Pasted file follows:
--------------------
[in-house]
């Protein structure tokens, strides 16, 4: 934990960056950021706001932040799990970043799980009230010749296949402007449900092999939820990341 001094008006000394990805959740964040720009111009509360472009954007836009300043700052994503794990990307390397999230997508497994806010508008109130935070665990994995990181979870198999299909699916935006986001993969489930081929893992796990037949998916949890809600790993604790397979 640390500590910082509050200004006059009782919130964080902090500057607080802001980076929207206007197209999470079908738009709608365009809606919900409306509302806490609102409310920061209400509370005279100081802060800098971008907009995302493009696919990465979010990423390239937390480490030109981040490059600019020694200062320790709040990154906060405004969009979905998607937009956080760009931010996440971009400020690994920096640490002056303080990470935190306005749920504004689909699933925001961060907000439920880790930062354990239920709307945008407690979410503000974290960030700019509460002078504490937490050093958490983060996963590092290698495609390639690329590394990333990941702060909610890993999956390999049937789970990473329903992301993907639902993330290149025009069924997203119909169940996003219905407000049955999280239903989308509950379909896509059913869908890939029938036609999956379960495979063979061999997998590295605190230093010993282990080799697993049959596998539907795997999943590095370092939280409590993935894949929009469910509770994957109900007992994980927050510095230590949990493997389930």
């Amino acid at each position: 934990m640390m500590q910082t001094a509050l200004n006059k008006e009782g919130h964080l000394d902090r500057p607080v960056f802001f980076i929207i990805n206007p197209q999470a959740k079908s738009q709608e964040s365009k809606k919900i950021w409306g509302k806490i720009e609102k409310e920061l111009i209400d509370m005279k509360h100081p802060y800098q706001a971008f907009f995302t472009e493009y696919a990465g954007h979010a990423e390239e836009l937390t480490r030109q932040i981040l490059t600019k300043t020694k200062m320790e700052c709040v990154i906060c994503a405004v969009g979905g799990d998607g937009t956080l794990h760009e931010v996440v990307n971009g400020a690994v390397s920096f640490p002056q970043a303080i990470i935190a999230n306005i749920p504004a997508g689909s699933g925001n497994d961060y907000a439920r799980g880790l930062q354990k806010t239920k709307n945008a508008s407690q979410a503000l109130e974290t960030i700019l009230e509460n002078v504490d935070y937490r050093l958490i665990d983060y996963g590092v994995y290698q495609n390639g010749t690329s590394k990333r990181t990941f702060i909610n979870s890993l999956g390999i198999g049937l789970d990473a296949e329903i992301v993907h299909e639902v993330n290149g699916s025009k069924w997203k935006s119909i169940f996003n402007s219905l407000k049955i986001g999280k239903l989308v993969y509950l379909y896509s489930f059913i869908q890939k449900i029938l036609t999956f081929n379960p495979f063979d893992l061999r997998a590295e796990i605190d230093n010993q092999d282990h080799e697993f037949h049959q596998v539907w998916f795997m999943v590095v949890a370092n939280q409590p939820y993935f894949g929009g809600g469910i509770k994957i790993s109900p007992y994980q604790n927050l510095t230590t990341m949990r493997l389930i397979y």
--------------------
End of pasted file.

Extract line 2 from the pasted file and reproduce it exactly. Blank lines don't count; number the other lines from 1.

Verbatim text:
């Protein structure tokens, strides 16, 4: 934990960056950021706001932040799990970043799980009230010749296949402007449900092999939820990341 001094008006000394990805959740964040720009111009509360472009954007836009300043700052994503794990990307390397999230997508497994806010508008109130935070665990994995990181979870198999299909699916935006986001993969489930081929893992796990037949998916949890809600790993604790397979 640390500590910082509050200004006059009782919130964080902090500057607080802001980076929207206007197209999470079908738009709608365009809606919900409306509302806490609102409310920061209400509370005279100081802060800098971008907009995302493009696919990465979010990423390239937390480490030109981040490059600019020694200062320790709040990154906060405004969009979905998607937009956080760009931010996440971009400020690994920096640490002056303080990470935190306005749920504004689909699933925001961060907000439920880790930062354990239920709307945008407690979410503000974290960030700019509460002078504490937490050093958490983060996963590092290698495609390639690329590394990333990941702060909610890993999956390999049937789970990473329903992301993907639902993330290149025009069924997203119909169940996003219905407000049955999280239903989308509950379909896509059913869908890939029938036609999956379960495979063979061999997998590295605190230093010993282990080799697993049959596998539907795997999943590095370092939280409590993935894949929009469910509770994957109900007992994980927050510095230590949990493997389930």